BRAND NEW NEWSPAPER!
Pride of the Hawaiians.
As a result of the great desire of the people that a new Hawaiian newspaper be published under the management of a Hawaiian, therefore, I agree, and the Issue I of that new paper will be printed on Thursday, the 3rd of January, 1878, and thereafter, every Saturday.
It will be as large as the “Kuokoa,” and the cost for the year will be Two Dollars up front, or One Dollar for Six Months paid in advance.
I will exert myself along with skilled Hawaiians to make this new newspaper a newspaper that Hawaiians can be educated in the pressing issues of the day, Continue reading
For a long time, I was sure that anybody who was interested in Hawaiian moolelo, whether it be language, or history, or mele, or kaao, or genealogy, or education, or winds/rains, or thought would know that there are online generations and generations of newspapers available online, whether it be in English (at http://chroniclingamerica.loc.gov/) or Hawaiian (at http://papakilodatabase.com/pdnupepa/cgi-bin/pdnupepa?a=q). It seems that I was wrong.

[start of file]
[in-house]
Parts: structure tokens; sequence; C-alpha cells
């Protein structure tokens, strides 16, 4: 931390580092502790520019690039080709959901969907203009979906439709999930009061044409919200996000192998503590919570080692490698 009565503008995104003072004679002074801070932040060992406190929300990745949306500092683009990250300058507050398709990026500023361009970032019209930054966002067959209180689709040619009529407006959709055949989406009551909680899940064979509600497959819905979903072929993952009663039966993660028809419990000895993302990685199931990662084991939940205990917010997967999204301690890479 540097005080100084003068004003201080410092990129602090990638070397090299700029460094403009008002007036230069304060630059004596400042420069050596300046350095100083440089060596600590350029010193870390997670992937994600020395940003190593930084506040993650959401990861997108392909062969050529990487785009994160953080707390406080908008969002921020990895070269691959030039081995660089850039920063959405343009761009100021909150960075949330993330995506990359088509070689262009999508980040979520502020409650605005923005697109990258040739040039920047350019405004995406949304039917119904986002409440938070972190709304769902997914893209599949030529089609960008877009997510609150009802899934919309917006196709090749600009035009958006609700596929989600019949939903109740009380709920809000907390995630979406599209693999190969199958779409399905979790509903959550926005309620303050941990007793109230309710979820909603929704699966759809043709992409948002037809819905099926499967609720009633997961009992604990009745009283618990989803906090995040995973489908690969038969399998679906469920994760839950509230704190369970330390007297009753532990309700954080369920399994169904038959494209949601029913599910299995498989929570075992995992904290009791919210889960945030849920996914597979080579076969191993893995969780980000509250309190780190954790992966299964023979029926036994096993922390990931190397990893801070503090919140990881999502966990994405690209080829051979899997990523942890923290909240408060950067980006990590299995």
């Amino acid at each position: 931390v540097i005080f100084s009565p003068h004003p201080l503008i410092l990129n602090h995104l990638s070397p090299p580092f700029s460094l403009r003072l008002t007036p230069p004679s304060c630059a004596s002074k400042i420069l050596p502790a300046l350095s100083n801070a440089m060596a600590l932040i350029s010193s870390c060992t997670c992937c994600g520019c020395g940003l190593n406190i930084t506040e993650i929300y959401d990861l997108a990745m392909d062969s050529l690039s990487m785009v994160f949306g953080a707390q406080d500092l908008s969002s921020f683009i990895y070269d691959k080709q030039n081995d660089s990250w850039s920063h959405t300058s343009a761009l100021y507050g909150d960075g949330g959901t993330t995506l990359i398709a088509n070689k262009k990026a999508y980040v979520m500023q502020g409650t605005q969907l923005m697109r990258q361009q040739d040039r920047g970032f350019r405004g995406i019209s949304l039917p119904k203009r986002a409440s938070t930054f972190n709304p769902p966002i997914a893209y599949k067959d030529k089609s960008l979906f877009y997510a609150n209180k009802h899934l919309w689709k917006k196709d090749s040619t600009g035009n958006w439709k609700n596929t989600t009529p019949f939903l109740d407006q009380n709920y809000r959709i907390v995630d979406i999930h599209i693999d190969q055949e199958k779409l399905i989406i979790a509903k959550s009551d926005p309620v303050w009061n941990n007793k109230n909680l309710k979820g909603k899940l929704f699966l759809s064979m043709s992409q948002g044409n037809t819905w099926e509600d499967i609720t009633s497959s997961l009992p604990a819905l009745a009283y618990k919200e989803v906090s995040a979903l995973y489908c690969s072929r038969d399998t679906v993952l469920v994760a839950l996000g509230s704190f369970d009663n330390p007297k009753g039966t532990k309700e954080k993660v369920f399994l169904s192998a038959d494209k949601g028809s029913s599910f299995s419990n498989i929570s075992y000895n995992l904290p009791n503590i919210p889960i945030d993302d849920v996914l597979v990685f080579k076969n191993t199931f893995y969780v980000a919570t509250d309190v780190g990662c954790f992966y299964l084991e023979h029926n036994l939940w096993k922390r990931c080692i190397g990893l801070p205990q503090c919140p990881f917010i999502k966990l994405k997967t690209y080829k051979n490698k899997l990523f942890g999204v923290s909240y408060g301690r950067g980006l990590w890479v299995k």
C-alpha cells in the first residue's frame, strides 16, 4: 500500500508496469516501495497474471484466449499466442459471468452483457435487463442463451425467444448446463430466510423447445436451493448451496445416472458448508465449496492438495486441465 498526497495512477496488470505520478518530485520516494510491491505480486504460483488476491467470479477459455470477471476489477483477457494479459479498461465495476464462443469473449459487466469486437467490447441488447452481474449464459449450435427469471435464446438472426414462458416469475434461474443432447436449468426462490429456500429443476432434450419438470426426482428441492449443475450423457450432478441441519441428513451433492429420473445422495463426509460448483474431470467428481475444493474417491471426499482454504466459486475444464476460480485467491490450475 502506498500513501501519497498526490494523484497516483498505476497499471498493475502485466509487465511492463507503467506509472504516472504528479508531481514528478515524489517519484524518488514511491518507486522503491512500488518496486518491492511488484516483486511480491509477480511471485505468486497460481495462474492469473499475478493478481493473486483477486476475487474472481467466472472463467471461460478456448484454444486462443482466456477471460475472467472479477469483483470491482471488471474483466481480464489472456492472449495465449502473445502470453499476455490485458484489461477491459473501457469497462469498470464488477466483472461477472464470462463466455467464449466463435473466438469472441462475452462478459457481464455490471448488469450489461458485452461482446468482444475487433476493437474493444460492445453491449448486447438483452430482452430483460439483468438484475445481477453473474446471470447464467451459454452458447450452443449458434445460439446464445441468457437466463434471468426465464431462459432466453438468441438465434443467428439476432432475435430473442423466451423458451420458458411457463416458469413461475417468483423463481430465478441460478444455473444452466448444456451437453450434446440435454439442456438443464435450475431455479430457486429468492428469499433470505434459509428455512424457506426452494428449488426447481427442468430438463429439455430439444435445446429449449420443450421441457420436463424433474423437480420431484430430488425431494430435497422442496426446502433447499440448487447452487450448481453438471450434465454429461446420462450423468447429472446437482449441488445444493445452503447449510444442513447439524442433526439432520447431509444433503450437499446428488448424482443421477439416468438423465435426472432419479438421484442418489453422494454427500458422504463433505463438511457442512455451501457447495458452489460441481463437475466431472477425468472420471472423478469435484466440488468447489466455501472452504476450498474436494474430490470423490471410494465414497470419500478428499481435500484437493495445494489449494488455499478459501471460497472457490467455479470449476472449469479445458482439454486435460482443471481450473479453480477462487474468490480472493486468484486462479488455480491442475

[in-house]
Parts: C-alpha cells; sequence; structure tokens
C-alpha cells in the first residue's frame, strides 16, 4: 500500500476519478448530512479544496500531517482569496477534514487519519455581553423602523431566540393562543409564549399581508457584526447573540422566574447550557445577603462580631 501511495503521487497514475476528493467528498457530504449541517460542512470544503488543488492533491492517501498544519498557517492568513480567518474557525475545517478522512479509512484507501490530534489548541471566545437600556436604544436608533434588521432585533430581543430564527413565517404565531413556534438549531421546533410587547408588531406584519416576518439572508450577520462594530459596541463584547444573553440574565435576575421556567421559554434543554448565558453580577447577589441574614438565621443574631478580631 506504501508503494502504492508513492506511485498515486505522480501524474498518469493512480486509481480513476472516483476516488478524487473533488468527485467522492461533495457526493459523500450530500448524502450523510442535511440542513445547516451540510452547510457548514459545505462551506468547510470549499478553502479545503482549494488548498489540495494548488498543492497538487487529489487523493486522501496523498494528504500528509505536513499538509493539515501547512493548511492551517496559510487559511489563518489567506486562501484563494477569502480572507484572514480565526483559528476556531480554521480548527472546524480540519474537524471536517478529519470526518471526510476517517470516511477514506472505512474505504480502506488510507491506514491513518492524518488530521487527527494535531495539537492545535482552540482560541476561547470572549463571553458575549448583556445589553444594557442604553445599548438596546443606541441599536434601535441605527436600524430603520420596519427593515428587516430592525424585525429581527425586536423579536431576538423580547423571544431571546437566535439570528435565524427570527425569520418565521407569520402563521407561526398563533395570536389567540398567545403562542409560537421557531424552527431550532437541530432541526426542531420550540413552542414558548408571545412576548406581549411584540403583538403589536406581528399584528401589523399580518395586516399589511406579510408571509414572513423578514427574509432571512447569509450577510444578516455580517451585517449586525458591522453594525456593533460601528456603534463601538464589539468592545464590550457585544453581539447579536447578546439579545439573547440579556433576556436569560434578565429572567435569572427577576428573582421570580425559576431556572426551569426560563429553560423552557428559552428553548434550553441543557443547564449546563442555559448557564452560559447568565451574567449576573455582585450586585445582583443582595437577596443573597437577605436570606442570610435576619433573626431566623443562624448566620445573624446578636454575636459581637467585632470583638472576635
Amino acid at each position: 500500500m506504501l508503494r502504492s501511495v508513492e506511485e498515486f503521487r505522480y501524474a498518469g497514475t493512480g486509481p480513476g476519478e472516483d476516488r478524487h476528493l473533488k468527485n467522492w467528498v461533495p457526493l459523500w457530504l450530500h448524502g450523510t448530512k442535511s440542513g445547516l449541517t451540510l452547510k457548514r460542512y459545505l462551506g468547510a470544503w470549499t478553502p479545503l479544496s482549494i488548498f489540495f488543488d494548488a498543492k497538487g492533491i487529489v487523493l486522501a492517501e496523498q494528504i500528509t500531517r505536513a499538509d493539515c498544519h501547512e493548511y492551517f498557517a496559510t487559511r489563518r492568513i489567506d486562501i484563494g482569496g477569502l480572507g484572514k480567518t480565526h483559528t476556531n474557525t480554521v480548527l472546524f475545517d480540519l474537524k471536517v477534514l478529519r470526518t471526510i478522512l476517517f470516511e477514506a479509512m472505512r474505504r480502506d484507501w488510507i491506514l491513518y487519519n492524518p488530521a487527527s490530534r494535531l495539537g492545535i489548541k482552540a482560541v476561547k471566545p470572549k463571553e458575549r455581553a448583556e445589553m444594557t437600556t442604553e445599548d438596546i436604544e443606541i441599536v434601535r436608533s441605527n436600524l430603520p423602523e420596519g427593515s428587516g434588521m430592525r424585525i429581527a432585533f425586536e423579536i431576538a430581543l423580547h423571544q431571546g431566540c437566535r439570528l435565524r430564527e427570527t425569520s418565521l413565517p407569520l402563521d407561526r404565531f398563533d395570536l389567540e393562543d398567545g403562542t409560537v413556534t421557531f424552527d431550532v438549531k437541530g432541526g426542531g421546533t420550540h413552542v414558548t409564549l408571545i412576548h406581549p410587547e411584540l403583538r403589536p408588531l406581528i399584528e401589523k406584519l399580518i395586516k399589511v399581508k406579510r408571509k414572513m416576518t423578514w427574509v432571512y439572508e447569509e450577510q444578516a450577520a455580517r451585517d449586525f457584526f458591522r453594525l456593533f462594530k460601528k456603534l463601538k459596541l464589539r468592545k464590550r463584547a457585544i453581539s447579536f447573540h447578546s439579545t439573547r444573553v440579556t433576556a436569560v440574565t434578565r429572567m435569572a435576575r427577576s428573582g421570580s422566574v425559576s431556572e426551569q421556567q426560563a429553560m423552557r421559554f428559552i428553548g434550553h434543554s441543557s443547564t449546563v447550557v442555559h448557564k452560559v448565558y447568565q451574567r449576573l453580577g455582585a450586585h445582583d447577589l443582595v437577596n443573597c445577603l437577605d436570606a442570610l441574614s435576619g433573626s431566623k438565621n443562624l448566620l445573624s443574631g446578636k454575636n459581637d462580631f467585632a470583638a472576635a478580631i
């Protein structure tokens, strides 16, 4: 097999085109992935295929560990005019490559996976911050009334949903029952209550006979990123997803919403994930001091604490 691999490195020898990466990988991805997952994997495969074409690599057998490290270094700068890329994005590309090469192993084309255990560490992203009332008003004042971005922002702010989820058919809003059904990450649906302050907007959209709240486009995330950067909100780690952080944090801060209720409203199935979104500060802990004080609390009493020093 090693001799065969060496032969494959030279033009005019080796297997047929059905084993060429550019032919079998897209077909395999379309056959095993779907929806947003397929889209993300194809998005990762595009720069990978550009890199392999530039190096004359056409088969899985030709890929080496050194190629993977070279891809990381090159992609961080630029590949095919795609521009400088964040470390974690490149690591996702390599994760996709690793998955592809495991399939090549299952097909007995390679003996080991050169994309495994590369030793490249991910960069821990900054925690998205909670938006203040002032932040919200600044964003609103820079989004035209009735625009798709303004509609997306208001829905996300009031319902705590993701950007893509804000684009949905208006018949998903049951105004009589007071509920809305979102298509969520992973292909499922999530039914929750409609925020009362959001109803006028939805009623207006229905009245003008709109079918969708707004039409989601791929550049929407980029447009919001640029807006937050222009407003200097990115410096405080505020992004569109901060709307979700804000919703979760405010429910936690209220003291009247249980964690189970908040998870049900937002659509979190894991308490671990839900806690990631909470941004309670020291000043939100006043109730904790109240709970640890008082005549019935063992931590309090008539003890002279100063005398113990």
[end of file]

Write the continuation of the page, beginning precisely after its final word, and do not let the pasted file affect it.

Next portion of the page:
If you have by chance to an opportunity to spread the word that there are available word-searchable Hawaiian newspapers that you can look through for different ways to look at history, please do.
It is time that we look at history in different ways.
27 subscribers of the Hoku o Hawaii from the district of Kohala paid for the life of their Hoku, and sent it to their Lively newspaper distributor, John Harbottle of Niulii, North Kohala. Continue reading
This is the first masthead of the newspaper, Ka Hae Hawaii. It is simple, but what more needed be said?
[Hae Hawaii was a four-page weekly that ran from March 5, 1856 until May 15, 1861.]
[Found under: “NUHOU KULOKO.”]
Here in Honolulu nei these days is the editor of the handwritten newspaper of North Kohala, named “Kalahikiola,” and that editor is Mr. S. H. Kahukula.
(Hawaii Holomua, 5/21/1892, p. 3)
Hawaii Holomua, Buke II, Helu 21, Aoao 3. Mei 21, 1892.
[Found under: “NA MEA HOU O NAWAIEHA.”]
Pertaining to the Daily Newspaper.
A daily newspaper called, “O Hawaii Imi Loa,” was published by a number of wealthy youths of Waihee nei; Continue reading